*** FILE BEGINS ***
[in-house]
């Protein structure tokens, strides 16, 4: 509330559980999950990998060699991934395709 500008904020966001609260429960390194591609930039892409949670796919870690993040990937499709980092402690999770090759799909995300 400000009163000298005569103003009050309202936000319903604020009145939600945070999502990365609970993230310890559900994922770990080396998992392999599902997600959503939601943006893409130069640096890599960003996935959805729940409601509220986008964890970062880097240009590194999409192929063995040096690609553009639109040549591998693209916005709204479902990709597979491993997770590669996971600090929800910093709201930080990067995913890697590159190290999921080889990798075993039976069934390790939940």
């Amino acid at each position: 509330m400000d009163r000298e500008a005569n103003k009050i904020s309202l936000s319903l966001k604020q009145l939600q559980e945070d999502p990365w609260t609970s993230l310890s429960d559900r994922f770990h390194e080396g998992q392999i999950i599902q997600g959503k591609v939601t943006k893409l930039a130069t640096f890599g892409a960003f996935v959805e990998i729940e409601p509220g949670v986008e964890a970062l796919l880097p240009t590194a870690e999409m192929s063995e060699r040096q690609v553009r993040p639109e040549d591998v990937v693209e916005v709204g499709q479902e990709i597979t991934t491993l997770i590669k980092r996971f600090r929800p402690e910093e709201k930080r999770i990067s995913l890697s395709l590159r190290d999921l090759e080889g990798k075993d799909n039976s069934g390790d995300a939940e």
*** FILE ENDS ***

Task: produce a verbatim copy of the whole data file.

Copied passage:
[in-house]
């Protein structure tokens, strides 16, 4: 509330559980999950990998060699991934395709 500008904020966001609260429960390194591609930039892409949670796919870690993040990937499709980092402690999770090759799909995300 400000009163000298005569103003009050309202936000319903604020009145939600945070999502990365609970993230310890559900994922770990080396998992392999599902997600959503939601943006893409130069640096890599960003996935959805729940409601509220986008964890970062880097240009590194999409192929063995040096690609553009639109040549591998693209916005709204479902990709597979491993997770590669996971600090929800910093709201930080990067995913890697590159190290999921080889990798075993039976069934390790939940």
């Amino acid at each position: 509330m400000d009163r000298e500008a005569n103003k009050i904020s309202l936000s319903l966001k604020q009145l939600q559980e945070d999502p990365w609260t609970s993230l310890s429960d559900r994922f770990h390194e080396g998992q392999i999950i599902q997600g959503k591609v939601t943006k893409l930039a130069t640096f890599g892409a960003f996935v959805e990998i729940e409601p509220g949670v986008e964890a970062l796919l880097p240009t590194a870690e999409m192929s063995e060699r040096q690609v553009r993040p639109e040549d591998v990937v693209e916005v709204g499709q479902e990709i597979t991934t491993l997770i590669k980092r996971f600090r929800p402690e910093e709201k930080r999770i990067s995913l890697s395709l590159r190290d999921l090759e080889g990798k075993d799909n039976s069934g390790d995300a939940e």